Thanks for the question, Vectra. It reminded me that correction can be so difficult, and occasionally subjective.. Below I have added my comments in bold to yours on the first paragraph only.
The meeting was on Saturday afternoon, so she decided to leave early that day. In order to be on time she took a taxi to the station. However, it was an unnecessary precaution, since the fast train to Reading was delayed (I think - had been delayed) I understand why you think so, but I think that I would accept the student's version also. due to floods. Upon the X arrival in Reading, she took a coach to the Heathrow Airport (the is not used in front of airports' names correct), but it was again (I would prefer 'it too' or 'that too'. The coach wasn't delayed 'again' - it was the first time. But this is rather pedantic.). delayed (I think - it was delayed too agreed,)– this time because of road works. She happened to arrive at the airport just before the (?)takeoff and stormed through the terminal towards the security check point at once, since she only had one handbag on her and no baggage (as we study British English, luggage is more suitable, I think yes, but 'baggage' is overtaking 'luggage', I feel.). After the check she ran fast to her gate (her is wrong here. It is just the influence of the Russain language. The is better I am happy with either; in fact, I prefer 'her'. I hope she had a comma before the non-defining relative,) which happened to be on the other side of the airport, and then back again to get her only bag which she happened to leave (I think - happened to have left She had happened to leave?) on the security desk.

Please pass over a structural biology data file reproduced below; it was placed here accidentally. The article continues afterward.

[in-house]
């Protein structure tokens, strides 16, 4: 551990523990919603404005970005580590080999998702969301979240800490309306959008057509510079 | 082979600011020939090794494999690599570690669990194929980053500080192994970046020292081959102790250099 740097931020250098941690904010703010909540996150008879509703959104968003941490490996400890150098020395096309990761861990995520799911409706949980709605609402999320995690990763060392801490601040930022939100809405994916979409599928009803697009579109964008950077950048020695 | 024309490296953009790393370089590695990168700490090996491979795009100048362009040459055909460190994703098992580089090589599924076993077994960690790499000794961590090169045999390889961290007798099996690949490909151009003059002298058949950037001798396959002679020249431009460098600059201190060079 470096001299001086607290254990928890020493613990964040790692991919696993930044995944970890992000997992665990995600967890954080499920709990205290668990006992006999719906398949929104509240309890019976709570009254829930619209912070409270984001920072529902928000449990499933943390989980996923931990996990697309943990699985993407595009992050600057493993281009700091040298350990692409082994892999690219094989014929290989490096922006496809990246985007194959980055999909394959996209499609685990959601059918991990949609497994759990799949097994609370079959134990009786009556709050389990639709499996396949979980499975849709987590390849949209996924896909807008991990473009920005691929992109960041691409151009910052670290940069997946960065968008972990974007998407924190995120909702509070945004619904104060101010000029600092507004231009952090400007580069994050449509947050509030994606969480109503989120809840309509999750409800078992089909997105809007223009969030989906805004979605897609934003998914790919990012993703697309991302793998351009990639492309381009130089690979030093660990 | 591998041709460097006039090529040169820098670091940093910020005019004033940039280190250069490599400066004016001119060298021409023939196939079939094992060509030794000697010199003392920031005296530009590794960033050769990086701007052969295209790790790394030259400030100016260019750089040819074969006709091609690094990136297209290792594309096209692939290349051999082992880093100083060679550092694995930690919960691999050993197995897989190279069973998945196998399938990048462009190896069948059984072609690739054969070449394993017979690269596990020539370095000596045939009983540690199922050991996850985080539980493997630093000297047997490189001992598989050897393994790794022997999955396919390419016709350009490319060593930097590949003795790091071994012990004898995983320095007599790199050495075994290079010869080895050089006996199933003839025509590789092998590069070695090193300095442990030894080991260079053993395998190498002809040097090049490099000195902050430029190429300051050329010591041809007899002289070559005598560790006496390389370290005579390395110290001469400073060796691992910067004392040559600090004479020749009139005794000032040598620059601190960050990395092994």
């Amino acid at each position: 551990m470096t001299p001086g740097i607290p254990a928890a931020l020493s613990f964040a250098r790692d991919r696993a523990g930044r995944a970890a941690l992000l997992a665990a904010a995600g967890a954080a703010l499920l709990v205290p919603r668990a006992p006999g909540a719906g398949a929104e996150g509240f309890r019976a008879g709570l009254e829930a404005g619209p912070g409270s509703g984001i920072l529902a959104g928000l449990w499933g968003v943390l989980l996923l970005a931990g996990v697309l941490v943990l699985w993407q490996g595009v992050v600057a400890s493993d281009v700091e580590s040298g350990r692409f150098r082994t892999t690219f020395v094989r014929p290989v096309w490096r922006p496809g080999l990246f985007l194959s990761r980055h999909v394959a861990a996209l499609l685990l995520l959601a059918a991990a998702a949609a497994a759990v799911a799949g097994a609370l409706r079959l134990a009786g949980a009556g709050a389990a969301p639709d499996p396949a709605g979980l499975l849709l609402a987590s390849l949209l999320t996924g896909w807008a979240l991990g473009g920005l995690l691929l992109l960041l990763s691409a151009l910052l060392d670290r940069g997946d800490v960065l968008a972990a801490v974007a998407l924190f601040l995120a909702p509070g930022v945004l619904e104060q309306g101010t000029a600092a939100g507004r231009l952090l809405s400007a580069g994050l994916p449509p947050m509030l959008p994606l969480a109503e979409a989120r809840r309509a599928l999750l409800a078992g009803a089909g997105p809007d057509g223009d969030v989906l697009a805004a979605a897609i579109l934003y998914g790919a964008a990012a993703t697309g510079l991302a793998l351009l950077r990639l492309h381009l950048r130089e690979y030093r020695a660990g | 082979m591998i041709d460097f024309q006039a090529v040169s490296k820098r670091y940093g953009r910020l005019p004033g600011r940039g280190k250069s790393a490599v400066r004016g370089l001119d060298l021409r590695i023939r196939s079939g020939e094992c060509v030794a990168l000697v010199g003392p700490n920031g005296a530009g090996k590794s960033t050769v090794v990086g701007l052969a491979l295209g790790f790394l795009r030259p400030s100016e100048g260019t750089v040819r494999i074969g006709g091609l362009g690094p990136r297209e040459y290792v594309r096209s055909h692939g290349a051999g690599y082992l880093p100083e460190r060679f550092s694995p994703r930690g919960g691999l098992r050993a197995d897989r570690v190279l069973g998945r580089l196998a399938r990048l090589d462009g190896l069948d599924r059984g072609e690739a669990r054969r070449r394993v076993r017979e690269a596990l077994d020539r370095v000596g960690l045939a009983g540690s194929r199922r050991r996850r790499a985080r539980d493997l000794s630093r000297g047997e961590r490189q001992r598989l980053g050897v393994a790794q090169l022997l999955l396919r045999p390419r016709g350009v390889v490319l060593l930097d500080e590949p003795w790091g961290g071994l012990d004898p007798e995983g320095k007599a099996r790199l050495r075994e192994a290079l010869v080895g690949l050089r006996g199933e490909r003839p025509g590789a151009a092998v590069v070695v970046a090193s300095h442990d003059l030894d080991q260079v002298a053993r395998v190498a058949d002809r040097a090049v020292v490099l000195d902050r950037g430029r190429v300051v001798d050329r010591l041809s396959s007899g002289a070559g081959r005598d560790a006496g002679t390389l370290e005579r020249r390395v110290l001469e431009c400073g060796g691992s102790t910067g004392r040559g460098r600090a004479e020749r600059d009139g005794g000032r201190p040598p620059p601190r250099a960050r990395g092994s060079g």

This also made me think of the problems non-native speakers have when dealing with advanced students. You are right - the student's English is excellent, and your correction is perceptive. It's just that it is so difficult these days to decide what is fully acceptable, marginally acceptable, etc. As a reasonably well-educated native speaker with many years of teaching experience, I have problems; for example, I feel intuitively that the past perfect is used less by most speakers today than it is by me or the course books, and that this is acceptable. If they do have a fault, teachers who are non-native tend to be a little harsher that natives (as with the 'her gate' above).
It will be interesting to see if others come to this post and correct my corrections